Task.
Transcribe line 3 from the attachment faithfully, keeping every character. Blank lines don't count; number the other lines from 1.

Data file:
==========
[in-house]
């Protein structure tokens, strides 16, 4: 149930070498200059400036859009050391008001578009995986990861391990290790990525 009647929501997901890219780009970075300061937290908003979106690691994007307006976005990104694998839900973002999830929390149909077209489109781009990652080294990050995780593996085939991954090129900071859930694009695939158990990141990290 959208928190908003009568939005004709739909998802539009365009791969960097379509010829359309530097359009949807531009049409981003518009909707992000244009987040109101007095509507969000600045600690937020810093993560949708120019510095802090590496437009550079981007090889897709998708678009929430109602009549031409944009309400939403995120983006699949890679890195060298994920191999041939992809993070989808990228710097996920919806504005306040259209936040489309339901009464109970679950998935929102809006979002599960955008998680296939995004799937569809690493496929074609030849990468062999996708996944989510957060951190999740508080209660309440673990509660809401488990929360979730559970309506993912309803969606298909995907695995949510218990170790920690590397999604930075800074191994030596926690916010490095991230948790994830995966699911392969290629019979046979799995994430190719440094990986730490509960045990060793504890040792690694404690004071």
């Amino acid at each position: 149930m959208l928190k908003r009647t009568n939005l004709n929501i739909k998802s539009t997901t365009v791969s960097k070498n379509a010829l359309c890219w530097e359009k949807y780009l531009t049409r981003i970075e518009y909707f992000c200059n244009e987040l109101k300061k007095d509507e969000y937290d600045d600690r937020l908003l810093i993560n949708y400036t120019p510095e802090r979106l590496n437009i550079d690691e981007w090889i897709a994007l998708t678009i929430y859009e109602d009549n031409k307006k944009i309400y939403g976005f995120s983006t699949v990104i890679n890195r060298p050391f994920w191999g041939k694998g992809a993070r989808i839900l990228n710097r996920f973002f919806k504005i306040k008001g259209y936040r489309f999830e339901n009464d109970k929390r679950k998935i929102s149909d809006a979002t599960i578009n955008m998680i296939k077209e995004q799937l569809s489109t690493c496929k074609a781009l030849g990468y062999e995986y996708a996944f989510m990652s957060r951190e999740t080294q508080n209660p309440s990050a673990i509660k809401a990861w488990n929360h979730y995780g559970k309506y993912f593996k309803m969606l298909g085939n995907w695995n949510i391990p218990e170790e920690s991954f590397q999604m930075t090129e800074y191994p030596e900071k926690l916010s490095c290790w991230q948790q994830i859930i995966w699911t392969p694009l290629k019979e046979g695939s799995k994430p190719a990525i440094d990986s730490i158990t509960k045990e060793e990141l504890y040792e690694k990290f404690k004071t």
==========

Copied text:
């Amino acid at each position: 149930m959208l928190k908003r009647t009568n939005l004709n929501i739909k998802s539009t997901t365009v791969s960097k070498n379509a010829l359309c890219w530097e359009k949807y780009l531009t049409r981003i970075e518009y909707f992000c200059n244009e987040l109101k300061k007095d509507e969000y937290d600045d600690r937020l908003l810093i993560n949708y400036t120019p510095e802090r979106l590496n437009i550079d690691e981007w090889i897709a994007l998708t678009i929430y859009e109602d009549n031409k307006k944009i309400y939403g976005f995120s983006t699949v990104i890679n890195r060298p050391f994920w191999g041939k694998g992809a993070r989808i839900l990228n710097r996920f973002f919806k504005i306040k008001g259209y936040r489309f999830e339901n009464d109970k929390r679950k998935i929102s149909d809006a979002t599960i578009n955008m998680i296939k077209e995004q799937l569809s489109t690493c496929k074609a781009l030849g990468y062999e995986y996708a996944f989510m990652s957060r951190e999740t080294q508080n209660p309440s990050a673990i509660k809401a990861w488990n929360h979730y995780g559970k309506y993912f593996k309803m969606l298909g085939n995907w695995n949510i391990p218990e170790e920690s991954f590397q999604m930075t090129e800074y191994p030596e900071k926690l916010s490095c290790w991230q948790q994830i859930i995966w699911t392969p694009l290629k019979e046979g695939s799995k994430p190719a990525i440094d990986s730490i158990t509960k045990e060793e990141l504890y040792e690694k990290f404690k004071t």